It means the LNG infrastructure plans will presently be for just two vessels – and there have been persistent doubts over their future as they remain incomplete after over five years of delay at the nationalised Ferguson Marine shipyard in Inverclyde.

While there has been criticism over what has been described by some as an LNG planning ‘farce’, CalMac has begun moves to use Troon rather than Ardrossan for services to and from Arran from the summer of 2023. Because of the storage tank issues, the LNG will be pumped from trucks to the ship there.

CalMac admit in its customer messaging that truck-to-ship bunkering is “not considered a sustainable solution” which will meet the long-term demands of the new ships.

They say the typical transfer rate is too slow – typically between two and two-and-a-half hours for 20 tonnes. When the delayed fixed tank is in operation, the time will drop to between 45 and 60 minutes.  


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A full tanker of Marine Gas Oil is approximately 28 tonnes and can be transferred in about 45 minutes.

The ferry operator said if tankers are required to meet the vessel during the timetabled port calls, there would be a “risk of delay caused if problems were encountered during transit”.

In the wake of the LNG issues, naval architect Euan Haig – who throughout his career was responsible for the successful delivery of multiple Ministry of Defence contracts worth many hundreds of millions of pounds – said he believed the decision to use LNG was “nothing more than gesture politics, but it was a very expensive gesture”.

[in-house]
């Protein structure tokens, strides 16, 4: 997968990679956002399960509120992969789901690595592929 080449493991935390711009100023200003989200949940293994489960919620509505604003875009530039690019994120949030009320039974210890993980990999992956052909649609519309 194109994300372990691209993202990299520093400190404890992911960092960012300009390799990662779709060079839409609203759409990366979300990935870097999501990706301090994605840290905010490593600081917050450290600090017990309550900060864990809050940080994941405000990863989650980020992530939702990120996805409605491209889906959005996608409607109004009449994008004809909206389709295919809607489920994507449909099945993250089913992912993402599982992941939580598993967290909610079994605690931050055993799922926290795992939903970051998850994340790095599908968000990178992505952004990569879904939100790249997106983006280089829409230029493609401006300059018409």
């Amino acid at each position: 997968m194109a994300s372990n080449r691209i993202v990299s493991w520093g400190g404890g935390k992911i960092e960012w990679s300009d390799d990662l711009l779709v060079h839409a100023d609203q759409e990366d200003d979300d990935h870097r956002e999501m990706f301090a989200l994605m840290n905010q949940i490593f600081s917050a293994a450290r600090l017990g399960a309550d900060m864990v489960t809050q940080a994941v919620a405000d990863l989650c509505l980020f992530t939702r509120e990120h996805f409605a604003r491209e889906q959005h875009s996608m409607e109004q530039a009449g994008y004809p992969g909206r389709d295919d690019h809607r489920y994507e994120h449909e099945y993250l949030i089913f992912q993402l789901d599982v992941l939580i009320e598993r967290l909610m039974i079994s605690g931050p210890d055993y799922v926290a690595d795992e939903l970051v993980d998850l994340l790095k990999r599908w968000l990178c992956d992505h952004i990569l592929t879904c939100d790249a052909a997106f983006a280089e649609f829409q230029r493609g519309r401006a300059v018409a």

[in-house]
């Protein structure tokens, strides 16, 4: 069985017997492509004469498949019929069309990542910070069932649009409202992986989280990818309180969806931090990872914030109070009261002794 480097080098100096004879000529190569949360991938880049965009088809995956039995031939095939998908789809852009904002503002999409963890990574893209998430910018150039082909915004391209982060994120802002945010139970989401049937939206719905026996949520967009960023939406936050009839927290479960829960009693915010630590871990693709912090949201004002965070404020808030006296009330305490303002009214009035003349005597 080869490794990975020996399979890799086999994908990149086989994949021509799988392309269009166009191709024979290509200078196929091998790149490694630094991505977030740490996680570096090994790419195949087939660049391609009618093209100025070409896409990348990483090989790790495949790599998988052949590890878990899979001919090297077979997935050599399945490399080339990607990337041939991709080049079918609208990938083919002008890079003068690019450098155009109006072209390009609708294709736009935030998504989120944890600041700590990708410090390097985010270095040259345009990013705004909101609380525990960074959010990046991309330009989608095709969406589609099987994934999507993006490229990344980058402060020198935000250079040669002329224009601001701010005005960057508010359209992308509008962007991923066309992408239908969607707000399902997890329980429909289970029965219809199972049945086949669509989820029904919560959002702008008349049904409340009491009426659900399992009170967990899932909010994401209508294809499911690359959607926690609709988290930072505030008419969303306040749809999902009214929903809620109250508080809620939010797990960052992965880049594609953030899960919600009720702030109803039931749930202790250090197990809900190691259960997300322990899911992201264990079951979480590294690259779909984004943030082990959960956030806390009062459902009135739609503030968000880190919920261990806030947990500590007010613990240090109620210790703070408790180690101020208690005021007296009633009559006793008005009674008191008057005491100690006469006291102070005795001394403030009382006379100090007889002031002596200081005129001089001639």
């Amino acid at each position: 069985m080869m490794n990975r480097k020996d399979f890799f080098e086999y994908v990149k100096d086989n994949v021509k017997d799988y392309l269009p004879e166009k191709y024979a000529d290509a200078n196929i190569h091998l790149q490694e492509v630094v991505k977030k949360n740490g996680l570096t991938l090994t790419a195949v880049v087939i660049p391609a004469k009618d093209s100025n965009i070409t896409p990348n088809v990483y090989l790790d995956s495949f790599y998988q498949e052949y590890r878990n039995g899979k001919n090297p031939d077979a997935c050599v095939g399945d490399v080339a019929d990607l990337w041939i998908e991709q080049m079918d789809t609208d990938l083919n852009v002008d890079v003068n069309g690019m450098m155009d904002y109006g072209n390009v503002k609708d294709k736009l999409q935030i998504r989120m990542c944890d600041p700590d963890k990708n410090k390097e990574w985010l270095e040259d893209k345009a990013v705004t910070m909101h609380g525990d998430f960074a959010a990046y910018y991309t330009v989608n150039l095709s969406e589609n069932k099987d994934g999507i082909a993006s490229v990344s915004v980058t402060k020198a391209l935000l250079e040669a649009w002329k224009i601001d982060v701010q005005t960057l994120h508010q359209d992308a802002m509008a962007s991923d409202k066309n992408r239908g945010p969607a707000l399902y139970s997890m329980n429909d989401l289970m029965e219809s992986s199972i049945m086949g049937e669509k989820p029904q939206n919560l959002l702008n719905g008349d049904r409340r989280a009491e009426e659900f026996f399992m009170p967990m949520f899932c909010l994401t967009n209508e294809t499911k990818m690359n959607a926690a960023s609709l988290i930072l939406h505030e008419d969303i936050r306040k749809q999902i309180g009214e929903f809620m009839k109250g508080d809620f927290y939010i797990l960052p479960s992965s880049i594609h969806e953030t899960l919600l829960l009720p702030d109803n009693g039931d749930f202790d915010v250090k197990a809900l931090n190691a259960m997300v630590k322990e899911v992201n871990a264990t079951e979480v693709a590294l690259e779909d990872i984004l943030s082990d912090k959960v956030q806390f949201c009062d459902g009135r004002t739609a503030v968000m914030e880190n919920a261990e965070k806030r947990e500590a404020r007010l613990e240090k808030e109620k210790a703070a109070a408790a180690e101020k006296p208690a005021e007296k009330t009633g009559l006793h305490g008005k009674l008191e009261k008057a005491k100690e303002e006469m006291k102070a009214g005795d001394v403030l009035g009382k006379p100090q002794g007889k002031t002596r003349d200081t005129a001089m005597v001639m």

He added: “The entire project was fundamentally miscast from its very beginning.

“I am not an expert on infrastructure such as LNG terminals. However they are not rocket science and the decade since the [ferries] project was approved should have been plenty of time to design and build what they need.

“Maybe sense has dawned and the high cost and low benefit of LNG and these facilities has prompted their cancellation  But I speculate.”

And Professor Alf Baird, former director of the Maritime Research Group at Napier University and former member of the defunct Ferry Industry Advisory Group set up to inform ministers over the way forward for ferry services added: “CMAL have maybe now, belatedly, realised they never needed LNG storage facilities. Shoreside infrastructure is clearly not necessary for bunkering of LNG or diesel as both are generally transferred directly to a ferry from road tankers or, in the case of the bigger ports and much bigger ferries, from small dedicated bunker tankers/ships.

“It sounds like the CMAL plan was to spend more than necessary on port infrastructure, the same as they do on ships.”

A Transport Scotland spokesperson said: “The use of LNG on the ferries will undoubtedly improve air quality emissions in the areas in which they are operating. While LNG is not a long-term alternative to marine gasoil (MGO) for ferries, it is a proven technology that offers around 20% less carbon emissions than MGO.”